"Asian" Flush Syndrome without flushing (or "Asian" lineage)?
July 28, 2014 10:49 AM   Subscribe

I went to a gastroenterologist recently who tentatively diagnosed me with Acetaldehyde Dehydrogenase Deficiency (which causes the so-called "asian" flush). I am caucasian with some Russian descent, and I do not get flushed when I drink. Are there any precedents for non-asian, non-flushing sufferers of this enzyme deficiency? Should I get a second opinion?

(some background: I am 29 and female, and have been dealing with certain hangover symptoms -- nausea, sometimes vomiting -- for as long as I have been drinking, though they vary in intensity. As unbelievable as it may seem, I didn't know until recently that these symptoms were irregular in most drinkers. In college and even high school I would binge drink on occasion. I now never drink more than 6 drinks in one weekend night, and usually around 4. My peers drink the same and are fine the next day. There is no apparent correlation between the number of drinks, hydration, food ingested before drinking, and the symptoms. They come and go, and I only really see an improvement in "tolerance" when I go without drinking for a week or more. And yes, I am actively starting to phase drinking out until I find a solution, if I am lucky to)
posted by qzar to Health & Fitness (27 answers total) 1 user marked this as a favorite
Four to six drinks would definitely be enough to make me feel queasy the next day. Are you sure this is a medical issue?
posted by infinitywaltz at 10:57 AM on July 28, 2014 [11 favorites]

"There is no doubt that alcohol reactions do occur in European, and presumably all other non-Asian populations. Their intensity seems to vary, but for the mos tpart they are not as obvious as the AFR. In a few cases a cause or mechanism is reasonably clear but in most there is no known cause; acetaldehyde is central to the Asian AFR but its significance for alcohol reactions in Europeans is still uncertain ... "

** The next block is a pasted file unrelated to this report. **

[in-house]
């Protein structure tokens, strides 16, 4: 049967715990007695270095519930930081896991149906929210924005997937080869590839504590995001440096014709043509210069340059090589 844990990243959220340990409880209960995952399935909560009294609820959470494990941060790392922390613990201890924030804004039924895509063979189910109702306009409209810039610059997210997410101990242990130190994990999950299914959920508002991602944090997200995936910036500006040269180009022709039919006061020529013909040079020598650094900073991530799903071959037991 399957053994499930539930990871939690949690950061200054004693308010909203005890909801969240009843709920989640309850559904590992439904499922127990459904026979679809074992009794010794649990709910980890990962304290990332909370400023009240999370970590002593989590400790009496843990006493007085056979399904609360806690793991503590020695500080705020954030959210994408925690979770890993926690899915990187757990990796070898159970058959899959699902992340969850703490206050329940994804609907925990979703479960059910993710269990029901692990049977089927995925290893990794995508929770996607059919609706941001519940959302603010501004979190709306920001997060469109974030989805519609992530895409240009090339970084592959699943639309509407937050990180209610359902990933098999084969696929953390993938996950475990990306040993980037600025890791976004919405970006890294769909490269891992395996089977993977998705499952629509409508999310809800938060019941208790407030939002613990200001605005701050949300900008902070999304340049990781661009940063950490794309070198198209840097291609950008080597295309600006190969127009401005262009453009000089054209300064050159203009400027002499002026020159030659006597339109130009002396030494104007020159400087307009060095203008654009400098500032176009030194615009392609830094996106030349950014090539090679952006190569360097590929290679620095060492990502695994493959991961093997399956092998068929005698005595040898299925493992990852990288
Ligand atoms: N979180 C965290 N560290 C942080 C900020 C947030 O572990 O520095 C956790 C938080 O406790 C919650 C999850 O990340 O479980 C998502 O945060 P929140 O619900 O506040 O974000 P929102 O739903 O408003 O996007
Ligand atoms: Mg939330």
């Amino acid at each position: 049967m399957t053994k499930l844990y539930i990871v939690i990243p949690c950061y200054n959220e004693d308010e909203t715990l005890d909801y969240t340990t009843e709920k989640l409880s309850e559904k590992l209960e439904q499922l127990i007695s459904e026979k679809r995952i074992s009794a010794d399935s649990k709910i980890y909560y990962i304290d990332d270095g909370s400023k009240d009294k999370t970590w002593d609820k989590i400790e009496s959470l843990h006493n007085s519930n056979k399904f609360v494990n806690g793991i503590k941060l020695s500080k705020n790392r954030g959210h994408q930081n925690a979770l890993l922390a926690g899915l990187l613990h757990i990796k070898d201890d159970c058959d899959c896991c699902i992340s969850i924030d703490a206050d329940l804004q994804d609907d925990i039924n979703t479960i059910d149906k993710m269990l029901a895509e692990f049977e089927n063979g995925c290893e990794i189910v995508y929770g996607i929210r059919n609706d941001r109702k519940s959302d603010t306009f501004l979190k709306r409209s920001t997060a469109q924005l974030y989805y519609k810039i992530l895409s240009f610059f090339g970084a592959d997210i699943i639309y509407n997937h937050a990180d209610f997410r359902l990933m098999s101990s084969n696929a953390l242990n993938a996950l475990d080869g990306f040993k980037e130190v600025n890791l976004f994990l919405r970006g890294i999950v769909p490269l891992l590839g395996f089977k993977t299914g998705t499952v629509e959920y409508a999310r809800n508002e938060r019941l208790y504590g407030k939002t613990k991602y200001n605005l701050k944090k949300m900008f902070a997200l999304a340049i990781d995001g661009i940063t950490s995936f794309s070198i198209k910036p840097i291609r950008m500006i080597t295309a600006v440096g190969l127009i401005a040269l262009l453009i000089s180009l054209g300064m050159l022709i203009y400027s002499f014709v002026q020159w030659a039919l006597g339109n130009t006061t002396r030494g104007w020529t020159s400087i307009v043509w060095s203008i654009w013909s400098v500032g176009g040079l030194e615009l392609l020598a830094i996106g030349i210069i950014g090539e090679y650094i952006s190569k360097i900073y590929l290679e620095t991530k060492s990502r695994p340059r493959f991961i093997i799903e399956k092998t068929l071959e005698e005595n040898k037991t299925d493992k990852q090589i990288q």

Whitfield JR, Acute Reactions to Alcohol, Addiction Biology, 1997 (2), 377.
posted by Comrade_robot at 10:59 AM on July 28, 2014 [3 favorites]

Six drinks in one night is not a small amount, that's definitely more than enough for a hangover! Also I think there are people who aren't necessarily less affected by the alcohol but they just don't care so much about the hangover. I hate the headache/stomachache/fatigue/dehydration but some people do much better powering through it.
posted by radioamy at 11:00 AM on July 28, 2014 [4 favorites]

Out of curiosity, what are you looking to gain by getting another opinion and confirming/denying your diagnosis? According to Wikipedia there is no cure or prevention so I'm not sure unfortunately if that would help you.
posted by radioamy at 11:02 AM on July 28, 2014

Have you tried drinking the same amount alongside copious amounts of water? 4-6 drinks is definitely enough to get dehydrated, which could be causing the ick.
posted by jessicapierce at 11:03 AM on July 28, 2014 [1 favorite]

When you say there is no correlation with number of drinks, do you mean this happens even when you only have one or two? If it's only happening when you have 4+ drinks, I agree that that alone explains why you get hangovers.
posted by Enchanting Grasshopper at 11:09 AM on July 28, 2014 [3 favorites]

I always assumed the typical hangover (even when drinking 3 glasses of say, wine) involved repressing the urge to vomit the next morning. This all came about because I casually brought up my hangover stomach woes with a few friends who were nothing short of flabbergasted by the regularity of my symptoms, claiming that hangovers are terrible but very very rarely involve the urge to vomit (or acting on this urge) for them, and certainly not for an average drinking night's worth (I live in NYC, last call is at 4AM... we are very heavy drinkers). But another thing I have since noted is how there are others like me who experience regular nausea the morning after drinking as 'few' as 3-4 drinks, who like me, assume this is normal hangover material. It is apparently not. And yes, I have tried drinking one glass of water per drink, and I have still gotten sick the next day.
posted by qzar at 11:17 AM on July 28, 2014